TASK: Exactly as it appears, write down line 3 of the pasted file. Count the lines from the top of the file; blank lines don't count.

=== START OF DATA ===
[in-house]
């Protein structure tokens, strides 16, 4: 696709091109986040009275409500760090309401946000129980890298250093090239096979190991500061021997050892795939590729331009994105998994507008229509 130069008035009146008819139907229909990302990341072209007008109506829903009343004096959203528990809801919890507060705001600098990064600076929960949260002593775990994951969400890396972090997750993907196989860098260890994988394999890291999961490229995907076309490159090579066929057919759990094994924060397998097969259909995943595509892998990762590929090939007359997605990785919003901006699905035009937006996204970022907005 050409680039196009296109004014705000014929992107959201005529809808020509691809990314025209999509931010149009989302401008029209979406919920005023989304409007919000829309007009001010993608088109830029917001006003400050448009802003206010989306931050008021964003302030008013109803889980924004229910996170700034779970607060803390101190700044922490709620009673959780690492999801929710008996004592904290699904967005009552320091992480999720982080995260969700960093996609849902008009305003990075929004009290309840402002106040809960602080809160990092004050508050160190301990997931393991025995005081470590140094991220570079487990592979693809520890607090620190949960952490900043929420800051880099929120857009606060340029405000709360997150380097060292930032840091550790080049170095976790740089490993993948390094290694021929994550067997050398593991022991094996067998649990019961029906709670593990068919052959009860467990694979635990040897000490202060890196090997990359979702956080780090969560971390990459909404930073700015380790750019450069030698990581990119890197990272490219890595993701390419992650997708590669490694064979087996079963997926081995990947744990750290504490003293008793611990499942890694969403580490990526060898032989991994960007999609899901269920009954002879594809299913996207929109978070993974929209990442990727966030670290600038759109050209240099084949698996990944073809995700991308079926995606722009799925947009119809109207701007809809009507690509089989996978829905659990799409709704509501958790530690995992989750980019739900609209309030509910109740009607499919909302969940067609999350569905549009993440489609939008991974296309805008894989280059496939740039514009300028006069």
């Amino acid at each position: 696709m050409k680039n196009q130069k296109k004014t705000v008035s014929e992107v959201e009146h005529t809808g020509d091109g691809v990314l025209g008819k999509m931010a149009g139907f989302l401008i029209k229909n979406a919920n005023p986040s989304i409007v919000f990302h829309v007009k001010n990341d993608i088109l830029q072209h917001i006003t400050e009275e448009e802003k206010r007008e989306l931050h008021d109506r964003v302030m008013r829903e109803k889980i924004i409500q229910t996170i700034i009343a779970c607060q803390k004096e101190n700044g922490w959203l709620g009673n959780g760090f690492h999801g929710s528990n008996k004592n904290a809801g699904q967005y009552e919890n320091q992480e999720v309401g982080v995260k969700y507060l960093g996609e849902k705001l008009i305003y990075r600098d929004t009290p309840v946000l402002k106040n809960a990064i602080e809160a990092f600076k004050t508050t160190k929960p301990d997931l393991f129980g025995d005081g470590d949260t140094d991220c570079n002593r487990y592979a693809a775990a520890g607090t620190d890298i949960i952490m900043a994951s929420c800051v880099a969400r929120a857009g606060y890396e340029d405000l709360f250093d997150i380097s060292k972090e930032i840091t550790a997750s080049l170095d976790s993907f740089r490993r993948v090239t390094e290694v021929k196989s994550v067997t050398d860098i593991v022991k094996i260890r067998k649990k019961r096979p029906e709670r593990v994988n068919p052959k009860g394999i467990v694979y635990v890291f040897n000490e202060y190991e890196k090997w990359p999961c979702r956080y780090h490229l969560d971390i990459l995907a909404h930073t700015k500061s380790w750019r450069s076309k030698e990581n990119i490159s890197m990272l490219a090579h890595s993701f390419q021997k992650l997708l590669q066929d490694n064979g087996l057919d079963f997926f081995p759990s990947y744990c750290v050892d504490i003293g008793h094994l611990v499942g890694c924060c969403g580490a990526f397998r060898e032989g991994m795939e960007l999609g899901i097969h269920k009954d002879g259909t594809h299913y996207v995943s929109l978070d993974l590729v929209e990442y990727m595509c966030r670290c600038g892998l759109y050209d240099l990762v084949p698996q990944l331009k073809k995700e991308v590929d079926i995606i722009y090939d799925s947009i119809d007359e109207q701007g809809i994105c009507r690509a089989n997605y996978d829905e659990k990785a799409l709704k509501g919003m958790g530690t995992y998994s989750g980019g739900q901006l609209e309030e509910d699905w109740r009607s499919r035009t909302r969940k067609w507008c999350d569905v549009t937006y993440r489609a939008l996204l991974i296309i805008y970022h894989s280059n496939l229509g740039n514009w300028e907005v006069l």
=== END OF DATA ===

């Amino acid at each position: 696709m050409k680039n196009q130069k296109k004014t705000v008035s014929e992107v959201e009146h005529t809808g020509d091109g691809v990314l025209g008819k999509m931010a149009g139907f989302l401008i029209k229909n979406a919920n005023p986040s989304i409007v919000f990302h829309v007009k001010n990341d993608i088109l830029q072209h917001i006003t400050e009275e448009e802003k206010r007008e989306l931050h008021d109506r964003v302030m008013r829903e109803k889980i924004i409500q229910t996170i700034i009343a779970c607060q803390k004096e101190n700044g922490w959203l709620g009673n959780g760090f690492h999801g929710s528990n008996k004592n904290a809801g699904q967005y009552e919890n320091q992480e999720v309401g982080v995260k969700y507060l960093g996609e849902k705001l008009i305003y990075r600098d929004t009290p309840v946000l402002k106040n809960a990064i602080e809160a990092f600076k004050t508050t160190k929960p301990d997931l393991f129980g025995d005081g470590d949260t140094d991220c570079n002593r487990y592979a693809a775990a520890g607090t620190d890298i949960i952490m900043a994951s929420c800051v880099a969400r929120a857009g606060y890396e340029d405000l709360f250093d997150i380097s060292k972090e930032i840091t550790a997750s080049l170095d976790s993907f740089r490993r993948v090239t390094e290694v021929k196989s994550v067997t050398d860098i593991v022991k094996i260890r067998k649990k019961r096979p029906e709670r593990v994988n068919p052959k009860g394999i467990v694979y635990v890291f040897n000490e202060y190991e890196k090997w990359p999961c979702r956080y780090h490229l969560d971390i990459l995907a909404h930073t700015k500061s380790w750019r450069s076309k030698e990581n990119i490159s890197m990272l490219a090579h890595s993701f390419q021997k992650l997708l590669q066929d490694n064979g087996l057919d079963f997926f081995p759990s990947y744990c750290v050892d504490i003293g008793h094994l611990v499942g890694c924060c969403g580490a990526f397998r060898e032989g991994m795939e960007l999609g899901i097969h269920k009954d002879g259909t594809h299913y996207v995943s929109l978070d993974l590729v929209e990442y990727m595509c966030r670290c600038g892998l759109y050209d240099l990762v084949p698996q990944l331009k073809k995700e991308v590929d079926i995606i722009y090939d799925s947009i119809d007359e109207q701007g809809i994105c009507r690509a089989n997605y996978d829905e659990k990785a799409l709704k509501g919003m958790g530690t995992y998994s989750g980019g739900q901006l609209e309030e509910d699905w109740r009607s499919r035009t909302r969940k067609w507008c999350d569905v549009t937006y993440r489609a939008l996204l991974i296309i805008y970022h894989s280059n496939l229509g740039n514009w300028e907005v006069l």